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Re: I'm not a huge fan of systemd

[Please mind I'm not an expert on this stuff and I had a beer. Please do 
correct any factual mistakes I might have made]

On Lu, 07 iul 14, 15:40:35, berenger.morel@neutralite.org wrote:
> From what I know about systemd's behavior, and official documents I have
> read from it's authors, systemd was not meant to be faster to boot.
> Plus, systemd will only be faster to boot if your system is bloated, which
> is quite common for gnome/kde users.
> Let me explain that point.
> Systemd uses an on-demand strategy to boot services, so, something which is
> not needed will not be started at boot, only when it'll be needed by
> something.
> So, on a system like my personal desktops for which I try hard to keep them
> minimal but highly usable anyway, it's useless: only things I use are
> installed, and when I have some daemon that I know I use only rarely, I
> simply disable it: cups, graphical network manager (when I am in hotel them
> are useful, because I have no idea about how to configure a wlan when there
> is no wpa protection...) or even ssh or some ftp servers.
> Ok, now it should be clear why the faster boot is achievable on computers.
> Now, the question I would like to ask is: does not it feels like a false
> speed? We all know about the windows' DE which is unusable for a random
> period of time after login, won't systemd's on demand strategy expose people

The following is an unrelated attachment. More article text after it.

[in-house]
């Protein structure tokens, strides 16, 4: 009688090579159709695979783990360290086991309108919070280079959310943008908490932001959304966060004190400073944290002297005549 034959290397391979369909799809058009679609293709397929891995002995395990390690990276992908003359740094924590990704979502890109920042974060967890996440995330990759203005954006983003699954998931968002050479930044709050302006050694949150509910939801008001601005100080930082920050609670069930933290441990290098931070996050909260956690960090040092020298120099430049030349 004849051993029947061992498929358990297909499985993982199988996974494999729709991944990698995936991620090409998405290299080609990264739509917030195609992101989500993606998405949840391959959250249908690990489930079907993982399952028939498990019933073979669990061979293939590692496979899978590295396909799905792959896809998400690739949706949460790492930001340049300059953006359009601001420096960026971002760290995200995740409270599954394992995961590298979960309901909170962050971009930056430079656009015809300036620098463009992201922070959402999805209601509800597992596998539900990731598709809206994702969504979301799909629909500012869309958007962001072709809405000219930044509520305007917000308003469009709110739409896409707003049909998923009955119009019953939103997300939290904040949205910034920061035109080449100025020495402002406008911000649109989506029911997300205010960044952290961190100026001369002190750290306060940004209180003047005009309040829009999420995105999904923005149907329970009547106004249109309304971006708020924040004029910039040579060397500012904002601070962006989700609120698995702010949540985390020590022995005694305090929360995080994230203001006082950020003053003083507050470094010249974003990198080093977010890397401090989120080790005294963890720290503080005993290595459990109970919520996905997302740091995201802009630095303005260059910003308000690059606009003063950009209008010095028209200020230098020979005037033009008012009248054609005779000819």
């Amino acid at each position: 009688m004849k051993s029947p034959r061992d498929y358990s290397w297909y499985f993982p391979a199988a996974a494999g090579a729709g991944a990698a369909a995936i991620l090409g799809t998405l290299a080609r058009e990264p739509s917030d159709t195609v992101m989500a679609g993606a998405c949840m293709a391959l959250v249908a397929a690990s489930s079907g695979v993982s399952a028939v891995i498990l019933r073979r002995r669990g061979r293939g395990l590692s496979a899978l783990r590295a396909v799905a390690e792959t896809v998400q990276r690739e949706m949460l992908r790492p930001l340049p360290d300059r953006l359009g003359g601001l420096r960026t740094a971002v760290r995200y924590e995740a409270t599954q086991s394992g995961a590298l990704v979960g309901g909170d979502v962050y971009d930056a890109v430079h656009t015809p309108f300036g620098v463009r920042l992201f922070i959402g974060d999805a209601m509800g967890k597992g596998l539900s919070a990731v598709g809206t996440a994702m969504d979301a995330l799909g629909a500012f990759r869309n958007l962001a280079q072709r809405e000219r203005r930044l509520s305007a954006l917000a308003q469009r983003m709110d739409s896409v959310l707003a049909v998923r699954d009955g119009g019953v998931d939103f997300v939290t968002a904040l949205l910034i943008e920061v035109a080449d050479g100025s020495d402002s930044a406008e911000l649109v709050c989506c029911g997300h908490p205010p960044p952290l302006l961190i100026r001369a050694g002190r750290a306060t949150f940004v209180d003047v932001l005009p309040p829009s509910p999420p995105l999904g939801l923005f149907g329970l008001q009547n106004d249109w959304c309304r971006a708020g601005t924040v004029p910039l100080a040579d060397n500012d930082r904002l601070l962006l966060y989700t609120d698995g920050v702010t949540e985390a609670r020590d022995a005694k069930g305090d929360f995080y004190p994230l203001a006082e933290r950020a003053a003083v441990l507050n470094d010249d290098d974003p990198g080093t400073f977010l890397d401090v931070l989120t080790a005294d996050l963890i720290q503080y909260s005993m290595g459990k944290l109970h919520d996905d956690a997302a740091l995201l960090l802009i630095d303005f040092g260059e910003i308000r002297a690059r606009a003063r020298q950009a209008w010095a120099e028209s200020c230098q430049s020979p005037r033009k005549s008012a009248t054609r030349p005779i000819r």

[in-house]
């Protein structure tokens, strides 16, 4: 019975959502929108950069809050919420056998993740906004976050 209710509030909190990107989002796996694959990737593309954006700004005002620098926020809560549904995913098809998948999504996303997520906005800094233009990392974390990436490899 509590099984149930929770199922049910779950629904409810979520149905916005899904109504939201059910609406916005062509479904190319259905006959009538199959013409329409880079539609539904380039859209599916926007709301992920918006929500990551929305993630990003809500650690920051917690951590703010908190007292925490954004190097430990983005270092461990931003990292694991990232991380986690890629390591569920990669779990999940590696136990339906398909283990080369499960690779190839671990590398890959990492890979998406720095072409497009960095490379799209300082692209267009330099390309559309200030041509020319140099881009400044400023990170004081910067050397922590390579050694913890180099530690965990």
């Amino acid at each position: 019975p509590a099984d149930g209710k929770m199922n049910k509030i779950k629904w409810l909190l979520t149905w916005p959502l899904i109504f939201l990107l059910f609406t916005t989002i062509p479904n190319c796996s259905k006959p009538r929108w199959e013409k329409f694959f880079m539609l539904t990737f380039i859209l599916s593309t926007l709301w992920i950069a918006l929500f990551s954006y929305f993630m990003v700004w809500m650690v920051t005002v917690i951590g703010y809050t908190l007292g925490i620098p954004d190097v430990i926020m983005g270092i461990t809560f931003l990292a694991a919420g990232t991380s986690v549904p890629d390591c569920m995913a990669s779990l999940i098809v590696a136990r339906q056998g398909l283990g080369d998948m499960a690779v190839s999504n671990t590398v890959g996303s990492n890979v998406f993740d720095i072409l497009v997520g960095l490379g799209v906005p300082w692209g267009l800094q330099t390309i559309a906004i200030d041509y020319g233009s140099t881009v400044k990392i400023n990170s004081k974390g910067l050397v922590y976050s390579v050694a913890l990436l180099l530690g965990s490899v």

> to the same issue? I think it might, but do not mind: it won't happen to me
> and people like me. Quite selfish, you'll think? Not really: I will be happy
> to teach other my way, which will probably make other's systems faster and
> better autonomy on batteries.

I think you're missing something. Assume you have a service foo 
depending on service bar, where bar listens on some port for requests 
from foo (these may be for a desktop or a server, doesn't really 

1. sysv-init + sysv-rc + static, sequential ordering (pre-insserv):
   a) order foo after bar
   b) hope bar starts fast enough so that foo doesn't do strange things, 
   or crash or whatever, insert a big enough 'sleep' in the initscript 
   of foo if it doesn't

2. sysv-init + sysv-rc + dynamic, dependency based ordering and parallel 
boot (insserv):
   a) dependency is encoded in the initscript header (Debian specific)
   b) same as 1a.

3. systemd with socet activation
   a) dependency is encoded in the unit file (mostly reusable across 
   b) systemd creates the listening socket used by bar and will start it 
   as soon as foo starts sending requests

3a usually does bring speed improvements (test for yourself), but the 
main benefit is that foo can rely on the *fact* that the socket is 
available for use (systemd will takes care of that, assuming unit files 
are correct), no need for arbitrary delays that may or may not work on a 
specific setup for various reasons.

To prove my point (on a laptop with LXDE and just a few services):
$ grep sleep /etc/init.d/* | wc -l
$ ls /etc/init.d/* | wc -l

(that's more than a third of the initscripts)

Kind regards,
Offtopic discussions among Debian users and developers:

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